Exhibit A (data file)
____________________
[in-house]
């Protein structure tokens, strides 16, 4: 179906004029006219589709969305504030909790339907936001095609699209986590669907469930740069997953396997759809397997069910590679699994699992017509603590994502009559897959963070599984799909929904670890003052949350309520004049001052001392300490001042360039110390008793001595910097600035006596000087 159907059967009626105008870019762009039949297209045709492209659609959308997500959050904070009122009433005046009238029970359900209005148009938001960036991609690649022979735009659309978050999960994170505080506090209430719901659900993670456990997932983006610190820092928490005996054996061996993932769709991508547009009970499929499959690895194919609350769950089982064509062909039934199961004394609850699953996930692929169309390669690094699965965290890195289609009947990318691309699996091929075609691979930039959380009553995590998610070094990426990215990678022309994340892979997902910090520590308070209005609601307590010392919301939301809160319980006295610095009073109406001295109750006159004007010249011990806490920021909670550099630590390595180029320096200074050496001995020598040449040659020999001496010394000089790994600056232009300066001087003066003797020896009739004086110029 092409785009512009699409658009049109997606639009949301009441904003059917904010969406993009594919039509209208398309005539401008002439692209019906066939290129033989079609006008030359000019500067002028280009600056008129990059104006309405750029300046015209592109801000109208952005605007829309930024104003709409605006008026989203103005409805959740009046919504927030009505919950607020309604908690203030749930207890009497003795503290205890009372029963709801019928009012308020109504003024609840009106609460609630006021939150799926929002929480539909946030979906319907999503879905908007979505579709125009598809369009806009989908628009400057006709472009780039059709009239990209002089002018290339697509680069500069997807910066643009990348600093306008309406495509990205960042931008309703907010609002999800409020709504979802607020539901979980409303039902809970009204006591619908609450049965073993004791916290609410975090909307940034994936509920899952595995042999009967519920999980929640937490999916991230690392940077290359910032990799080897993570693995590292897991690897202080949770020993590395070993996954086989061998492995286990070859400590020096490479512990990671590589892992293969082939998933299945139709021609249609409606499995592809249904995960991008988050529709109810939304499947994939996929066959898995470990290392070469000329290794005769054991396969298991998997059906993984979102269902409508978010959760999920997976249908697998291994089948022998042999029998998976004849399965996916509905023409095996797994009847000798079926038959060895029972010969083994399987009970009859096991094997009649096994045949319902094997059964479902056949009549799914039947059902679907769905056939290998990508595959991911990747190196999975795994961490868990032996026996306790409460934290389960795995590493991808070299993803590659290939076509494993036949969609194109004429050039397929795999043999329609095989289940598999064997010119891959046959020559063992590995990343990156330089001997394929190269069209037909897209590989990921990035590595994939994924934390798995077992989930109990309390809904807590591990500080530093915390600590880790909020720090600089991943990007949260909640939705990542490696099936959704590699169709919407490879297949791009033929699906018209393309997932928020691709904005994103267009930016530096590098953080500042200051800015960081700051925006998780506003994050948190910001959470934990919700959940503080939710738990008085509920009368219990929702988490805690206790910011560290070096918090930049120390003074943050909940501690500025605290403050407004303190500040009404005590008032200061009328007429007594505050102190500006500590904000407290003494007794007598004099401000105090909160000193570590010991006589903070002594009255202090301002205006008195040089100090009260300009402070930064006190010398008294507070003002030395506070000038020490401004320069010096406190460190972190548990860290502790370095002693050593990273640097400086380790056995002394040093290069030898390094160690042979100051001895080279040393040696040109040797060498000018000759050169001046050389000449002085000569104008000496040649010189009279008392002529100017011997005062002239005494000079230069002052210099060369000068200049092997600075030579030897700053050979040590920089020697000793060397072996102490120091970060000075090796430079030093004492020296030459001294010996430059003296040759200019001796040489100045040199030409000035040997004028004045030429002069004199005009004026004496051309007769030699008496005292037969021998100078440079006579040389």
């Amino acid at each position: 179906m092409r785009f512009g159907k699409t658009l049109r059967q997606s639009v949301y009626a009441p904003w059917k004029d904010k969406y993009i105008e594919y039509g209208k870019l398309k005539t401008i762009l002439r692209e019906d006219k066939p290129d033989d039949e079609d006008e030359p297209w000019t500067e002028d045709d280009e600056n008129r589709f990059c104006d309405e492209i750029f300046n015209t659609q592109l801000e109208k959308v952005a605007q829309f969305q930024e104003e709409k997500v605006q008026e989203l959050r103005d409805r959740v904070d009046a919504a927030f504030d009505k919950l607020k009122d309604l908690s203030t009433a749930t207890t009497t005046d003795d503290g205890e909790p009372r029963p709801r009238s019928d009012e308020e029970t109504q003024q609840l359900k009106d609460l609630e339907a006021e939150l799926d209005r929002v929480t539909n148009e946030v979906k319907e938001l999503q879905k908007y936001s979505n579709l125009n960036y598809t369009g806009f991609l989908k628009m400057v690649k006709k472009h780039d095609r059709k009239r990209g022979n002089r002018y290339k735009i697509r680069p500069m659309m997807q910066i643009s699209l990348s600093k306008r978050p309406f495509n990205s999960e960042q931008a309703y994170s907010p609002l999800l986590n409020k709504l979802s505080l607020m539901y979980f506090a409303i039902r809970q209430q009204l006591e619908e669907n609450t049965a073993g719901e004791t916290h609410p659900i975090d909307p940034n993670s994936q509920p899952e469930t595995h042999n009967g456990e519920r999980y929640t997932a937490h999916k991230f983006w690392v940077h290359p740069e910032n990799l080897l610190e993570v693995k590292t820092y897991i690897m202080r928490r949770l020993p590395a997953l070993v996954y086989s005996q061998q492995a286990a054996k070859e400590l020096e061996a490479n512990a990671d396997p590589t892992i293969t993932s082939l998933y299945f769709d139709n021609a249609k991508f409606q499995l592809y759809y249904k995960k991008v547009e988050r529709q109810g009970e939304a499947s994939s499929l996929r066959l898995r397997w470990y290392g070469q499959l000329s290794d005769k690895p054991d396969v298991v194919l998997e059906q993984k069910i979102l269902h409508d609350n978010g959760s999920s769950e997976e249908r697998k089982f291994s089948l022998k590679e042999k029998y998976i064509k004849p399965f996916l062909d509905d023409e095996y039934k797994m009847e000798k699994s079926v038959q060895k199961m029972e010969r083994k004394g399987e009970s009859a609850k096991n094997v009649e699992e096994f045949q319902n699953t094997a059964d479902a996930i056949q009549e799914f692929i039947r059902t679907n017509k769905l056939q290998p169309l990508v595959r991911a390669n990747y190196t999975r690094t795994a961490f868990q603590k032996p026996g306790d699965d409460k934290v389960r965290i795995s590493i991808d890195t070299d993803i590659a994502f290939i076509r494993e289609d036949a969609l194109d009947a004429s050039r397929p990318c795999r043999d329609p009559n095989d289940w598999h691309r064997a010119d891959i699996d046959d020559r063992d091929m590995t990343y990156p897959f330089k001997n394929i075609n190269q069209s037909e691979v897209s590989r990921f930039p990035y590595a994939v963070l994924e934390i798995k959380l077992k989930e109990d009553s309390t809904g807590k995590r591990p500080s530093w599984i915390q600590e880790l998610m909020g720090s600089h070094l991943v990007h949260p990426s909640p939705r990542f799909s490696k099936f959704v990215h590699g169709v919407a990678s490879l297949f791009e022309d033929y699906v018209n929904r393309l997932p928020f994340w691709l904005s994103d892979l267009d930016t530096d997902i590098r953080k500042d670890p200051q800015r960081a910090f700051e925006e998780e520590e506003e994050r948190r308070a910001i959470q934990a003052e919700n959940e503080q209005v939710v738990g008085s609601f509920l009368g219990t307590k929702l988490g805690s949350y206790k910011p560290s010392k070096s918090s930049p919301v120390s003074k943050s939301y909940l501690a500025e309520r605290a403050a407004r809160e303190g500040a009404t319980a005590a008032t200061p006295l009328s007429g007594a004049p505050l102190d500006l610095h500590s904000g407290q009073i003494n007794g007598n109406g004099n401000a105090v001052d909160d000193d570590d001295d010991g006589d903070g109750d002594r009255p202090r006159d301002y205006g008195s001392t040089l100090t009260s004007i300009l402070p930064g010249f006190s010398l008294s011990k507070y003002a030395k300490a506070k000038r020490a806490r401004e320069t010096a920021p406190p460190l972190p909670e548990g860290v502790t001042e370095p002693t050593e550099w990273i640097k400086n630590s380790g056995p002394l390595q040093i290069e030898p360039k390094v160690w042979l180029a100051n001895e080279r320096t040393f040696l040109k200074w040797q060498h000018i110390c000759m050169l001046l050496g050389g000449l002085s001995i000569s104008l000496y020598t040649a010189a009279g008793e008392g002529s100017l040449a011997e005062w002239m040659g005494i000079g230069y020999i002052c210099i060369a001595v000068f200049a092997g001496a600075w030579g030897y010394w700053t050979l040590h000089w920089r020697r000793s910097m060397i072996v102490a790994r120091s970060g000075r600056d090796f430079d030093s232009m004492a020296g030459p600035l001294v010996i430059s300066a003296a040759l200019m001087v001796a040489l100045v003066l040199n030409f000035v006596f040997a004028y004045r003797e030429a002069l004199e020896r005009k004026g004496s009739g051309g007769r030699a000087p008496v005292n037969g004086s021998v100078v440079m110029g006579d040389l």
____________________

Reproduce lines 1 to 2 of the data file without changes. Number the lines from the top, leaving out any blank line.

[in-house]
């Protein structure tokens, strides 16, 4: 179906004029006219589709969305504030909790339907936001095609699209986590669907469930740069997953396997759809397997069910590679699994699992017509603590994502009559897959963070599984799909929904670890003052949350309520004049001052001392300490001042360039110390008793001595910097600035006596000087 159907059967009626105008870019762009039949297209045709492209659609959308997500959050904070009122009433005046009238029970359900209005148009938001960036991609690649022979735009659309978050999960994170505080506090209430719901659900993670456990997932983006610190820092928490005996054996061996993932769709991508547009009970499929499959690895194919609350769950089982064509062909039934199961004394609850699953996930692929169309390669690094699965965290890195289609009947990318691309699996091929075609691979930039959380009553995590998610070094990426990215990678022309994340892979997902910090520590308070209005609601307590010392919301939301809160319980006295610095009073109406001295109750006159004007010249011990806490920021909670550099630590390595180029320096200074050496001995020598040449040659020999001496010394000089790994600056232009300066001087003066003797020896009739004086110029 092409785009512009699409658009049109997606639009949301009441904003059917904010969406993009594919039509209208398309005539401008002439692209019906066939290129033989079609006008030359000019500067002028280009600056008129990059104006309405750029300046015209592109801000109208952005605007829309930024104003709409605006008026989203103005409805959740009046919504927030009505919950607020309604908690203030749930207890009497003795503290205890009372029963709801019928009012308020109504003024609840009106609460609630006021939150799926929002929480539909946030979906319907999503879905908007979505579709125009598809369009806009989908628009400057006709472009780039059709009239990209002089002018290339697509680069500069997807910066643009990348600093306008309406495509990205960042931008309703907010609002999800409020709504979802607020539901979980409303039902809970009204006591619908609450049965073993004791916290609410975090909307940034994936509920899952595995042999009967519920999980929640937490999916991230690392940077290359910032990799080897993570693995590292897991690897202080949770020993590395070993996954086989061998492995286990070859400590020096490479512990990671590589892992293969082939998933299945139709021609249609409606499995592809249904995960991008988050529709109810939304499947994939996929066959898995470990290392070469000329290794005769054991396969298991998997059906993984979102269902409508978010959760999920997976249908697998291994089948022998042999029998998976004849399965996916509905023409095996797994009847000798079926038959060895029972010969083994399987009970009859096991094997009649096994045949319902094997059964479902056949009549799914039947059902679907769905056939290998990508595959991911990747190196999975795994961490868990032996026996306790409460934290389960795995590493991808070299993803590659290939076509494993036949969609194109004429050039397929795999043999329609095989289940598999064997010119891959046959020559063992590995990343990156330089001997394929190269069209037909897209590989990921990035590595994939994924934390798995077992989930109990309390809904807590591990500080530093915390600590880790909020720090600089991943990007949260909640939705990542490696099936959704590699169709919407490879297949791009033929699906018209393309997932928020691709904005994103267009930016530096590098953080500042200051800015960081700051925006998780506003994050948190910001959470934990919700959940503080939710738990008085509920009368219990929702988490805690206790910011560290070096918090930049120390003074943050909940501690500025605290403050407004303190500040009404005590008032200061009328007429007594505050102190500006500590904000407290003494007794007598004099401000105090909160000193570590010991006589903070002594009255202090301002205006008195040089100090009260300009402070930064006190010398008294507070003002030395506070000038020490401004320069010096406190460190972190548990860290502790370095002693050593990273640097400086380790056995002394040093290069030898390094160690042979100051001895080279040393040696040109040797060498000018000759050169001046050389000449002085000569104008000496040649010189009279008392002529100017011997005062002239005494000079230069002052210099060369000068200049092997600075030579030897700053050979040590920089020697000793060397072996102490120091970060000075090796430079030093004492020296030459001294010996430059003296040759200019001796040489100045040199030409000035040997004028004045030429002069004199005009004026004496051309007769030699008496005292037969021998100078440079006579040389």